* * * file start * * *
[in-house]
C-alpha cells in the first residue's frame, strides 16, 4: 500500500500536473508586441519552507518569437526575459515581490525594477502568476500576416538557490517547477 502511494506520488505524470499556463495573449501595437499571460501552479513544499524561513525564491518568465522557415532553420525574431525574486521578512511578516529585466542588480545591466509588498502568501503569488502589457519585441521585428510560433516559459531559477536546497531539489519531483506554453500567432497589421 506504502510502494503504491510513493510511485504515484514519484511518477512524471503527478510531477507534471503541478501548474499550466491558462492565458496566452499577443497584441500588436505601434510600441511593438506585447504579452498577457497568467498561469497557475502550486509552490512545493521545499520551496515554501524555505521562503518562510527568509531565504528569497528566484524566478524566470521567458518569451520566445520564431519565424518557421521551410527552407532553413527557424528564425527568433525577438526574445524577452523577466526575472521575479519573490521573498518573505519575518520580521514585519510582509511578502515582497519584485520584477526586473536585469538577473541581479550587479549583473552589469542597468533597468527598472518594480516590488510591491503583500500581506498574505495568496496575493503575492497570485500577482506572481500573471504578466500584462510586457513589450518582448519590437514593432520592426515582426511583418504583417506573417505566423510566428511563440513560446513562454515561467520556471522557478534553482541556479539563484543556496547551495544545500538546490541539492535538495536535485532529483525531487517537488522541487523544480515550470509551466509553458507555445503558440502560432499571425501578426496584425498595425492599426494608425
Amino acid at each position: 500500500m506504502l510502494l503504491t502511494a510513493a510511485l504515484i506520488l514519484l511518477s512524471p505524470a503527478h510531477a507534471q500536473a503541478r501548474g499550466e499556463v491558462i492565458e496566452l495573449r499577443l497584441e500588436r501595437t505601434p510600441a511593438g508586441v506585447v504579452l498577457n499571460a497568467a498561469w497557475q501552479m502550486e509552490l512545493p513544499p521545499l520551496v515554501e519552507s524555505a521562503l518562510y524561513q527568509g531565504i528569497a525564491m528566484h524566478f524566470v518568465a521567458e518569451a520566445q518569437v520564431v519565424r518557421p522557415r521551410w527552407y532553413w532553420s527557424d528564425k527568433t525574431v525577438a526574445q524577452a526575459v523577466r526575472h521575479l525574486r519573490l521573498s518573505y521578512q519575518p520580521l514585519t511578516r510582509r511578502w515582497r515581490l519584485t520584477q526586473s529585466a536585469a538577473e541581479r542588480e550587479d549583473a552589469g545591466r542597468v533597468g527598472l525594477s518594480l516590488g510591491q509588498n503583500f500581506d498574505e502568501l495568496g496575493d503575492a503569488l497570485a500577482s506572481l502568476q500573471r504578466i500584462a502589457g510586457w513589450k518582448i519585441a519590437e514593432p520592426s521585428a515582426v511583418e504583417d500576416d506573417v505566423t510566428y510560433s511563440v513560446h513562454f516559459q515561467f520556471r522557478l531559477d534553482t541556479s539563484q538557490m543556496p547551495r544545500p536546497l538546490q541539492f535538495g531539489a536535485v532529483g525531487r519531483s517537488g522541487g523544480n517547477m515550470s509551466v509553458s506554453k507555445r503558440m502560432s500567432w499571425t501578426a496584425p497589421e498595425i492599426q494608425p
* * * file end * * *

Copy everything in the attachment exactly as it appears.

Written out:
[in-house]
C-alpha cells in the first residue's frame, strides 16, 4: 500500500500536473508586441519552507518569437526575459515581490525594477502568476500576416538557490517547477 502511494506520488505524470499556463495573449501595437499571460501552479513544499524561513525564491518568465522557415532553420525574431525574486521578512511578516529585466542588480545591466509588498502568501503569488502589457519585441521585428510560433516559459531559477536546497531539489519531483506554453500567432497589421 506504502510502494503504491510513493510511485504515484514519484511518477512524471503527478510531477507534471503541478501548474499550466491558462492565458496566452499577443497584441500588436505601434510600441511593438506585447504579452498577457497568467498561469497557475502550486509552490512545493521545499520551496515554501524555505521562503518562510527568509531565504528569497528566484524566478524566470521567458518569451520566445520564431519565424518557421521551410527552407532553413527557424528564425527568433525577438526574445524577452523577466526575472521575479519573490521573498518573505519575518520580521514585519510582509511578502515582497519584485520584477526586473536585469538577473541581479550587479549583473552589469542597468533597468527598472518594480516590488510591491503583500500581506498574505495568496496575493503575492497570485500577482506572481500573471504578466500584462510586457513589450518582448519590437514593432520592426515582426511583418504583417506573417505566423510566428511563440513560446513562454515561467520556471522557478534553482541556479539563484543556496547551495544545500538546490541539492535538495536535485532529483525531487517537488522541487523544480515550470509551466509553458507555445503558440502560432499571425501578426496584425498595425492599426494608425
Amino acid at each position: 500500500m506504502l510502494l503504491t502511494a510513493a510511485l504515484i506520488l514519484l511518477s512524471p505524470a503527478h510531477a507534471q500536473a503541478r501548474g499550466e499556463v491558462i492565458e496566452l495573449r499577443l497584441e500588436r501595437t505601434p510600441a511593438g508586441v506585447v504579452l498577457n499571460a497568467a498561469w497557475q501552479m502550486e509552490l512545493p513544499p521545499l520551496v515554501e519552507s524555505a521562503l518562510y524561513q527568509g531565504i528569497a525564491m528566484h524566478f524566470v518568465a521567458e518569451a520566445q518569437v520564431v519565424r518557421p522557415r521551410w527552407y532553413w532553420s527557424d528564425k527568433t525574431v525577438a526574445q524577452a526575459v523577466r526575472h521575479l525574486r519573490l521573498s518573505y521578512q519575518p520580521l514585519t511578516r510582509r511578502w515582497r515581490l519584485t520584477q526586473s529585466a536585469a538577473e541581479r542588480e550587479d549583473a552589469g545591466r542597468v533597468g527598472l525594477s518594480l516590488g510591491q509588498n503583500f500581506d498574505e502568501l495568496g496575493d503575492a503569488l497570485a500577482s506572481l502568476q500573471r504578466i500584462a502589457g510586457w513589450k518582448i519585441a519590437e514593432p520592426s521585428a515582426v511583418e504583417d500576416d506573417v505566423t510566428y510560433s511563440v513560446h513562454f516559459q515561467f520556471r522557478l531559477d534553482t541556479s539563484q538557490m543556496p547551495r544545500p536546497l538546490q541539492f535538495g531539489a536535485v532529483g525531487r519531483s517537488g522541487g523544480n517547477m515550470s509551466v509553458s506554453k507555445r503558440m502560432s500567432w499571425t501578426a496584425p497589421e498595425i492599426q494608425p